The Orthodontics Professors
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Management of Class III Malocclusion using Bone Anchors: True Orthopedics Part II – Clinical Technique
BY TUNG T. NGUYEN, DMD, MS
The following article outlines our protocol for early treatment of Class III malocclusion using Bone Anchored Maxillary Protraction (BAMP). In a future post, we will include more clinical tips and tricks, as well as information on how to handle unusual complications.
Age of the Patient
The typical age for BAMP treatment for a patient who has a Class III skeletal relationship with a component of maxillary retorgnathia is 11-14 years. Broadly stated, the younger the patient, the better the chance for orthopedic protraction of the maxilla and midface. The success of BAMP treatment is primarily dependent on 2 factors:
Surgical Management – Placement of the Plates
We recommend the Bollard plate with the Y-Design (center plate in the image below). The Standard (screw holes in-line) design can also be used with success.
The maxillary bone plates are inserted in the infrazygomatic crest, with the plate arm emerging through attached tissue near the maxillary molars. The mandibular bone plates are inserted between the mandibular lateral incisors and canines – again with the intraoral attachment emerging from attached tissue. For the placement of both the maxillary and mandibular plates, a small flap is raised with a design that maintains good blood flow to the tissue. We refer all plate placement to qualified oral and maxillofacial surgeons familiar with the technique and treatment goals.
Ideally 1.5-2.0 mm of cortical plate thickness is needed to ensure both short-term and long-term stability of the plates. For these reasons, we often delay BAMP treatment until the age of 11. In the mandible, extraction of primary canines (M & R) will expedite the eruption of the permanent canine to help provide the inter-radicular space needed for the plates and screws.
If the permanent mandibular canines have not yet erupted, the mandibular plates can still be placed, however. In these special circumstances, we use the maxillary plates with 3 screw holes (in-line, not the Y-Design) and utilize the bottom 2 screws with the most apical hole placed just beneath the lateral incisor root. The plates are placed with a distal angulation – so that the hooks on the plates still emerge into keratinized gingiva in the region just buccal and apical to where the permanent canine crown will erupt.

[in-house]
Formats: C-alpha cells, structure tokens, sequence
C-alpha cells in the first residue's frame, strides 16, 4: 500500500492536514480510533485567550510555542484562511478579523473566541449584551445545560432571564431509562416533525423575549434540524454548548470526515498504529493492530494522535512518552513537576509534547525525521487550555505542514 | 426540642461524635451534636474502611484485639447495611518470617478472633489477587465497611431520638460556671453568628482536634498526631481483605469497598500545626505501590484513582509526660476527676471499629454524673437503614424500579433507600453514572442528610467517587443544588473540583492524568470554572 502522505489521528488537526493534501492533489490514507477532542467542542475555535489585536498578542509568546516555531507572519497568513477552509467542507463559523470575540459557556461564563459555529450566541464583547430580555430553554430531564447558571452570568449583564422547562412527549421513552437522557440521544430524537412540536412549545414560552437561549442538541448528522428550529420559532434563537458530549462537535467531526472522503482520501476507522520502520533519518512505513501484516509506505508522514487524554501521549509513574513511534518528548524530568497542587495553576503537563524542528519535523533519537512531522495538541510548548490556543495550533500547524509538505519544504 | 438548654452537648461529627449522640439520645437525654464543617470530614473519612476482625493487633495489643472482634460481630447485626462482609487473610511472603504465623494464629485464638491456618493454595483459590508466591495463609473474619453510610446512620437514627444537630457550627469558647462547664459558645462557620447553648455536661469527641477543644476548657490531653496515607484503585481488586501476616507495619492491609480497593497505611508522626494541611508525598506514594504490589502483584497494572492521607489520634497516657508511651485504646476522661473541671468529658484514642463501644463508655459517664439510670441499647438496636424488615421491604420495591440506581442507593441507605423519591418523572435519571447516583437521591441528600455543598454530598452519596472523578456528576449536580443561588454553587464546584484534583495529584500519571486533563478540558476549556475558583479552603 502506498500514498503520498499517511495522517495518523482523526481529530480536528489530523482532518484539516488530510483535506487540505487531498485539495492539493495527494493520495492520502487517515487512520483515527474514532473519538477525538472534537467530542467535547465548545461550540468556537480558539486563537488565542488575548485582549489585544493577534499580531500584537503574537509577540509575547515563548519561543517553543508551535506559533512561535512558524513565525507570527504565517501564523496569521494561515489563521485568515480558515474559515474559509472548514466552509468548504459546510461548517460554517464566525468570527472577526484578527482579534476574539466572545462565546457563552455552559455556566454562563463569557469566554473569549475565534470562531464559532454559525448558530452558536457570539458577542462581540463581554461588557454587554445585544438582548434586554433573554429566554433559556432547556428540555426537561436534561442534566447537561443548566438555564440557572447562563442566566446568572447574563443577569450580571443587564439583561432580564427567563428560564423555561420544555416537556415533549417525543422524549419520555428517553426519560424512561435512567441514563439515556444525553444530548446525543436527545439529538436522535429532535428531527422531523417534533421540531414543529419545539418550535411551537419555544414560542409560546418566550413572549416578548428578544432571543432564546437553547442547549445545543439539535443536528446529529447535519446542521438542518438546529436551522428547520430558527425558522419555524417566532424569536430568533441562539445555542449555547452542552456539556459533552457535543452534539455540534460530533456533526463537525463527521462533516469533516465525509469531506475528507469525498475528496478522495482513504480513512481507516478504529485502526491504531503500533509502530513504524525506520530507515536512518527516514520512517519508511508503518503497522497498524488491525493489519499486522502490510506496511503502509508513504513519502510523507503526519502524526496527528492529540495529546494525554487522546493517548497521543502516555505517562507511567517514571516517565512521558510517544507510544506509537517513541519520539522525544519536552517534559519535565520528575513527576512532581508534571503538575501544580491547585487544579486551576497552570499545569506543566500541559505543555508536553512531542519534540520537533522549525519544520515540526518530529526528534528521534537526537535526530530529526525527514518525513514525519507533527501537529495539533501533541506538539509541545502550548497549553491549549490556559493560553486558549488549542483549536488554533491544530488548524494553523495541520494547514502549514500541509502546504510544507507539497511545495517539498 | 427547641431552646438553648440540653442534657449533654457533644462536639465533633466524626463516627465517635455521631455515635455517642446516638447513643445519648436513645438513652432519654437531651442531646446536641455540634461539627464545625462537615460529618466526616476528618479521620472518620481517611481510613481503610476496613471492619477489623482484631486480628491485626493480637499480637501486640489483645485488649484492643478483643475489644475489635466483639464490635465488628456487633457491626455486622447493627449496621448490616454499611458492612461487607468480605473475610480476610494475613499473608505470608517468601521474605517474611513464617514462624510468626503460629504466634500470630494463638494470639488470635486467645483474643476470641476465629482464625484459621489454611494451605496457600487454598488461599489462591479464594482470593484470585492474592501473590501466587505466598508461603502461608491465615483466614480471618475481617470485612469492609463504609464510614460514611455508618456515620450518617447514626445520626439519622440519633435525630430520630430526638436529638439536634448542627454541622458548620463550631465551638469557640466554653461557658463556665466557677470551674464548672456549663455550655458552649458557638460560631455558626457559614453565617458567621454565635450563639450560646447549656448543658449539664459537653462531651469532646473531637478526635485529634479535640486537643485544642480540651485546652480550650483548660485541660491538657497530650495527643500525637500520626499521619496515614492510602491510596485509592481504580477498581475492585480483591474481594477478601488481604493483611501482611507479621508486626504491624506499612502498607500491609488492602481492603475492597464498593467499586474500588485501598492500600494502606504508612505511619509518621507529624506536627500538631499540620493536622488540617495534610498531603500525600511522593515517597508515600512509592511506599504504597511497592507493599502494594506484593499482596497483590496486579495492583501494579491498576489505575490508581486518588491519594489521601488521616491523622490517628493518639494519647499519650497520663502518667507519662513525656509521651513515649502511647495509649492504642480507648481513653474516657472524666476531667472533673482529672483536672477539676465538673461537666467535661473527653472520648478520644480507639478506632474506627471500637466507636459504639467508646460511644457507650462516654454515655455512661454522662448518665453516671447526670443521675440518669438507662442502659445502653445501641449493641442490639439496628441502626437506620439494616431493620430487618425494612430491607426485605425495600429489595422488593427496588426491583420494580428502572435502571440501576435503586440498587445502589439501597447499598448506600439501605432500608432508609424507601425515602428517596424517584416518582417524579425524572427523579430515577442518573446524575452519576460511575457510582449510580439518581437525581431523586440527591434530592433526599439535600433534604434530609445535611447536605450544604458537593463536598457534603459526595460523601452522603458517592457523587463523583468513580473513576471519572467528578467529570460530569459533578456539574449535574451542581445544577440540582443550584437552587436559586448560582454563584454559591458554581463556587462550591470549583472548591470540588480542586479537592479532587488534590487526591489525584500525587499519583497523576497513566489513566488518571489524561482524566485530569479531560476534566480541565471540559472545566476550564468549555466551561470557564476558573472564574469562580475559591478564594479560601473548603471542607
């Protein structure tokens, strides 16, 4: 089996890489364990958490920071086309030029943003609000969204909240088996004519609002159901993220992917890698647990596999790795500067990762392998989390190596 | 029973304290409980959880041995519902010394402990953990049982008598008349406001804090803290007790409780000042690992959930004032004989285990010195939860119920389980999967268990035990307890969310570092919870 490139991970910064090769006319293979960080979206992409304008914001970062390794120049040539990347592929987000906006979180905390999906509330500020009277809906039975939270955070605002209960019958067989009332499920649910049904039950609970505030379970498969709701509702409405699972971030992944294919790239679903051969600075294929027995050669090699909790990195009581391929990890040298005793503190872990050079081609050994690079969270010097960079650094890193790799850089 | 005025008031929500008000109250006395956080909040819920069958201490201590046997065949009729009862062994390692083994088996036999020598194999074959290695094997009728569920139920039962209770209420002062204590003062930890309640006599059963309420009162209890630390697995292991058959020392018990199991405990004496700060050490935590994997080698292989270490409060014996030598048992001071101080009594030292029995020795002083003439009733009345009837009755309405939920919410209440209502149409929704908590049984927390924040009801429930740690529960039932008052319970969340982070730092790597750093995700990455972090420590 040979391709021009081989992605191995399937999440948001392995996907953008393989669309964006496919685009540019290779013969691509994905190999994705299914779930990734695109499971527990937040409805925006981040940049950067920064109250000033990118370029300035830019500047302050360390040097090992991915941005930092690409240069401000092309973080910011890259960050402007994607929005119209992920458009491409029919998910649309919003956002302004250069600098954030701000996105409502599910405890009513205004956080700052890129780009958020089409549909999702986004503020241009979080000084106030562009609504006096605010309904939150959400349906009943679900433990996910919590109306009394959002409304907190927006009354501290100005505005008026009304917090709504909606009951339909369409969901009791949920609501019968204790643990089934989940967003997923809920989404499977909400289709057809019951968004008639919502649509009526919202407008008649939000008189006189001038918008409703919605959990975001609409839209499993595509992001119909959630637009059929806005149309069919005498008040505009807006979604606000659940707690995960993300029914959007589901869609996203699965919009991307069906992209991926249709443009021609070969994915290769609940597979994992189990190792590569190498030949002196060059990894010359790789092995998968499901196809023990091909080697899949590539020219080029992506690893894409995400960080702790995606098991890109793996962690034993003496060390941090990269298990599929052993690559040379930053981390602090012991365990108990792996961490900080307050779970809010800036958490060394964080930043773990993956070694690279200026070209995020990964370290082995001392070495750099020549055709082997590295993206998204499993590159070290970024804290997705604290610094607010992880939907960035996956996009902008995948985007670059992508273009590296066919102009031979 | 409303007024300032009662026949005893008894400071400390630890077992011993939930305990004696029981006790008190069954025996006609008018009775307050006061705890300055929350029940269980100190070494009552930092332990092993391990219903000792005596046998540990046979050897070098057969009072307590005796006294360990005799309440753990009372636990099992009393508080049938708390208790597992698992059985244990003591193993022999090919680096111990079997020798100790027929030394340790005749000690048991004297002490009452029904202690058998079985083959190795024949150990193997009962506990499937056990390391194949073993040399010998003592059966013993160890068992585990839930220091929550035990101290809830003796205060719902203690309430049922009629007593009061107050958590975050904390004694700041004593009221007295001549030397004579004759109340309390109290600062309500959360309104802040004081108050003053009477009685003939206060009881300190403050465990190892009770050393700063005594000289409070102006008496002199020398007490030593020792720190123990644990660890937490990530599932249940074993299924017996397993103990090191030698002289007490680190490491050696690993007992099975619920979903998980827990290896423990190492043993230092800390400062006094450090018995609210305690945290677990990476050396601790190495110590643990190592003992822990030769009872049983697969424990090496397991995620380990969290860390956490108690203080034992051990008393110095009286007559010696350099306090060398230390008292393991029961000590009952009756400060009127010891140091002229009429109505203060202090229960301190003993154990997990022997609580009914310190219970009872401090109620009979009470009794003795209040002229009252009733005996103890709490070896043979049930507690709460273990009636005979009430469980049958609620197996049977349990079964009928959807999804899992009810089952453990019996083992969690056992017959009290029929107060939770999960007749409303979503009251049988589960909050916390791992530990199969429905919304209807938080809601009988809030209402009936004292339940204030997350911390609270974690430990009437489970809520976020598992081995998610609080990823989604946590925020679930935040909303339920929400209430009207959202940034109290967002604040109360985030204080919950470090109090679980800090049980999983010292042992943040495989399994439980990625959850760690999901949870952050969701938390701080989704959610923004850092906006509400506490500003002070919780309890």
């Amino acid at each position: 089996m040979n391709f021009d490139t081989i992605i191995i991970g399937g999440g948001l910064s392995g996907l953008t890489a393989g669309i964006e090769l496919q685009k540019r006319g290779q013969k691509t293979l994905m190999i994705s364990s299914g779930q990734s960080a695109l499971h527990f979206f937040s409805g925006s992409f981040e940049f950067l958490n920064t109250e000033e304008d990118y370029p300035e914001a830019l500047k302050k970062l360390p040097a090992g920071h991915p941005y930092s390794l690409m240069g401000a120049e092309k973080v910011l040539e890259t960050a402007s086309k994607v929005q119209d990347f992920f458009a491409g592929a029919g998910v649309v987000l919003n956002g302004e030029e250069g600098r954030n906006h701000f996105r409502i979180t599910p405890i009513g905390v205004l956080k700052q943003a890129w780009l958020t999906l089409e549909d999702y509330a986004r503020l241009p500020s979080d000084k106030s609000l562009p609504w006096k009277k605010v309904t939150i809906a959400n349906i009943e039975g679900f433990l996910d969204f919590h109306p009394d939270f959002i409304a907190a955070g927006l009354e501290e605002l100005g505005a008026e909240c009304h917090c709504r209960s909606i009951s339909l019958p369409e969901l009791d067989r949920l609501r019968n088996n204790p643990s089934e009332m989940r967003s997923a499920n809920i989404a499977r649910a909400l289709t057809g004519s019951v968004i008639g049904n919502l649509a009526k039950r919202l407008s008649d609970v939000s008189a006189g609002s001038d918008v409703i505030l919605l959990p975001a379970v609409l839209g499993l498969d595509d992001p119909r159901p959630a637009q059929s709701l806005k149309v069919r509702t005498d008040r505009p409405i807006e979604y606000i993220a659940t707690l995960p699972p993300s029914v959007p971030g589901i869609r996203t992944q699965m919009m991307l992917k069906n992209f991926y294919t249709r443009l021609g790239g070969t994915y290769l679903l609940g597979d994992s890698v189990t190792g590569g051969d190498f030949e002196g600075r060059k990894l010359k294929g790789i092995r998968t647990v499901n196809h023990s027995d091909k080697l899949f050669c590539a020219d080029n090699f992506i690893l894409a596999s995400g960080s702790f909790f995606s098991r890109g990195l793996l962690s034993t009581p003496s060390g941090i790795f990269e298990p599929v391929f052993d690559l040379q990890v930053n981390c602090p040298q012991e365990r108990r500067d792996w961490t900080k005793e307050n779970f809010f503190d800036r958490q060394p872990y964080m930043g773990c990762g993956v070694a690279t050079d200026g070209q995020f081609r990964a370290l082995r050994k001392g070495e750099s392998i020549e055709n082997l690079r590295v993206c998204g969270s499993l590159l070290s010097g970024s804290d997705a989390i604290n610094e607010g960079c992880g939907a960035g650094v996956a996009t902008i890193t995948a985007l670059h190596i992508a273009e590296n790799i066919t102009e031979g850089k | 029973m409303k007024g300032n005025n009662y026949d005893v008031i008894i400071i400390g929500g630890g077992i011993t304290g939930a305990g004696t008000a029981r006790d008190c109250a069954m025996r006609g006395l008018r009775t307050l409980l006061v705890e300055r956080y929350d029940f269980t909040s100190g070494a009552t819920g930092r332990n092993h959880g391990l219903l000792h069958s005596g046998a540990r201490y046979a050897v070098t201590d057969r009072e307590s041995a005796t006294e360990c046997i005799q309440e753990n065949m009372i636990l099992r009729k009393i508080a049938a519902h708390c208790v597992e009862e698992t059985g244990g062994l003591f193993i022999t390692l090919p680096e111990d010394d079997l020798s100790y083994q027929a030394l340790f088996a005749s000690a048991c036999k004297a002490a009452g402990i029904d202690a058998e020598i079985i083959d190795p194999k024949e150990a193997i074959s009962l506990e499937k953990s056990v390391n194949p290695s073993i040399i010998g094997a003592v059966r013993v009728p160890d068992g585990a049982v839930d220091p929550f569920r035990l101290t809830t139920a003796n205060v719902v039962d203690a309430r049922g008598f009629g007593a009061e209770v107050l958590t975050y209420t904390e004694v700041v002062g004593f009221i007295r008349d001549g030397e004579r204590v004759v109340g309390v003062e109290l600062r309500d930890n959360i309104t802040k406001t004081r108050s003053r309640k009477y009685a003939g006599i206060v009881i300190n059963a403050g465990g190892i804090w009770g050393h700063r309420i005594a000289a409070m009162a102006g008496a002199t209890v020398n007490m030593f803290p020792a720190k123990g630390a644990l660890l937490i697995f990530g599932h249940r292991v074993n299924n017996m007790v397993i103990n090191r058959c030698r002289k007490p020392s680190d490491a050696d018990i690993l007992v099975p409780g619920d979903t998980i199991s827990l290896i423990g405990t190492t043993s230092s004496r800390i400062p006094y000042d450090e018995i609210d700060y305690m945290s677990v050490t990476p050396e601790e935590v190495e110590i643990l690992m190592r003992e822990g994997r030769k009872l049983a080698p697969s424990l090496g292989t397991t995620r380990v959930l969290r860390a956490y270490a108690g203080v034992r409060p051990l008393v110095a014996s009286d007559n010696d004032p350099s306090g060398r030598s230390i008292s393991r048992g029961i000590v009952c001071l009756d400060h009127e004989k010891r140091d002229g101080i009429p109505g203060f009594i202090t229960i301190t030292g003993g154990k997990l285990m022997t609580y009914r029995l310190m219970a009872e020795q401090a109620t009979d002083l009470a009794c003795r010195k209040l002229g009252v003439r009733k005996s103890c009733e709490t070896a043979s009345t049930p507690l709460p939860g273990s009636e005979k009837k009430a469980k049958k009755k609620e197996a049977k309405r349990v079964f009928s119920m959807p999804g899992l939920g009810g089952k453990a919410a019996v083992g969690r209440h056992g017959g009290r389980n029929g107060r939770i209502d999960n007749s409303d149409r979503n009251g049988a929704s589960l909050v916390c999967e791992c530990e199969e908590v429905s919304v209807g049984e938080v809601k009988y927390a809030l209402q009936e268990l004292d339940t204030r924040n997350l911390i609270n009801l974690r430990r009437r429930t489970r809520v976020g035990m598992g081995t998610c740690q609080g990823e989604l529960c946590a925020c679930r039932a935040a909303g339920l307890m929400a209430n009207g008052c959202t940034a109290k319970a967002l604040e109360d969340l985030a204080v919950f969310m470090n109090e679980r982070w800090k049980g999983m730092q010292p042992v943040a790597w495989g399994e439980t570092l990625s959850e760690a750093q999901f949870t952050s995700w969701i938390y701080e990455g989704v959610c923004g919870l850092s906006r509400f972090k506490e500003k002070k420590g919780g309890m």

The screws can either be inserted with the surgeon making small pilot holes or using self-drilling screws. We recommend the use of a pilot hole, as it decreases the mechanical stress on the bone and facilitates faster healing.
The plates are loaded 3-4 weeks after surgery, if they are stable. We test stability clinically at each plate before loading.
Initial traction is 100g per side for 6 weeks. The patient is instructed to wear the elastics 24/7 and to change the elastics at every meal. Make sure that the patient does not experience sharp or dull nagging pain when wearing the elastics. If the patient experiences sharp pain upon elastic loading, instruct them to discontinue elastic wear immediately. Sharp pain usually indicates plate instability. Stopping traction is most often the best way to allow the plates to re-stabilize.
After 6 weeks of initial loading, the traction force can be increased to 150g per side for an additional 6 weeks. The final loading force is 250g per side about 6 weeks later.
Often, patients who have a Class III skeletal relationship with a deepbite and anterior crossbite require some sort of bite-opening appliance to allow the crossbite to be most efficiently corrected. To accomplish this goal, we place temporary bite turbos on the mandibular first molars, but a retainer with a posterior bite plate is also effective.
Most often, we start BAMP treatment with a full fixed appliance in the lower arch to decompensate the mandibular incisors. Our experience suggests that young patients are more motivated to wear elastics until the anterior crossbite is corrected. By simultaneously decompensating (proclining) the lower incisors with a fixed appliance, we know the true amount of orthopedic correction needed in order to obtain positive overjet with an aligned mandibular arch.
Once positive overjet is obtained, we place full maxillary appliances and continue elastics to overcorrect to ~4mm overjet or ½ cusp Class II. Elastics can then be decreased to only night time wear for retention of the orthopedic improvement until mandibular growth is completed. After debond, the patient is seen every 6 months for growth observation. If the overjet decreases, we increase elastic wear to full time in order to help account for continued Class III mandibular growth. In the rare instances in which the overjet increases, the patient can cut elastic wear to every other night. The plates and screws can often be maintained successfully for several years and then removed in conjunction with 3rd molar extractions, if indicated.
In summary, the clinical protocol is as follows:
Tate H. Jackson, DDS, MS